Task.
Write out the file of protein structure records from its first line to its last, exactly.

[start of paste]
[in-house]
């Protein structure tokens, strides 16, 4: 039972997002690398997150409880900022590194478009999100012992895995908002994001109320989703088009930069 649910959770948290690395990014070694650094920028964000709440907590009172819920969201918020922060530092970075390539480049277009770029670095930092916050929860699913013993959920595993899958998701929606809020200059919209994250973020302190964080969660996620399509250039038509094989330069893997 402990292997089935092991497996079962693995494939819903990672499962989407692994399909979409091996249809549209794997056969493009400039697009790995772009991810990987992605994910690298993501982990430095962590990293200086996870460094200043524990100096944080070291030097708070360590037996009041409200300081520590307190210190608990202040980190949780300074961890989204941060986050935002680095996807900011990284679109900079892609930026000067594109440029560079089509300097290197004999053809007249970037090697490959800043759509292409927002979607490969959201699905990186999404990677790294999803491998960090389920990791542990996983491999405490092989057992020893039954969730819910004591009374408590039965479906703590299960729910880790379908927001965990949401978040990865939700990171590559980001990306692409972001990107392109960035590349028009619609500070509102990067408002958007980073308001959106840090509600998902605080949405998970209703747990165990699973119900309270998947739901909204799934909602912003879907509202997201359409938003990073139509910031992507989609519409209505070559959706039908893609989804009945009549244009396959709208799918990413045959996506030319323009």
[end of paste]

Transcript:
[in-house]
């Protein structure tokens, strides 16, 4: 039972997002690398997150409880900022590194478009999100012992895995908002994001109320989703088009930069 649910959770948290690395990014070694650094920028964000709440907590009172819920969201918020922060530092970075390539480049277009770029670095930092916050929860699913013993959920595993899958998701929606809020200059919209994250973020302190964080969660996620399509250039038509094989330069893997 402990292997089935092991497996079962693995494939819903990672499962989407692994399909979409091996249809549209794997056969493009400039697009790995772009991810990987992605994910690298993501982990430095962590990293200086996870460094200043524990100096944080070291030097708070360590037996009041409200300081520590307190210190608990202040980190949780300074961890989204941060986050935002680095996807900011990284679109900079892609930026000067594109440029560079089509300097290197004999053809007249970037090697490959800043759509292409927002979607490969959201699905990186999404990677790294999803491998960090389920990791542990996983491999405490092989057992020893039954969730819910004591009374408590039965479906703590299960729910880790379908927001965990949401978040990865939700990171590559980001990306692409972001990107392109960035590349028009619609500070509102990067408002958007980073308001959106840090509600998902605080949405998970209703747990165990699973119900309270998947739901909204799934909602912003879907509202997201359409938003990073139509910031992507989609519409209505070559959706039908893609989804009945009549244009396959709208799918990413045959996506030319323009």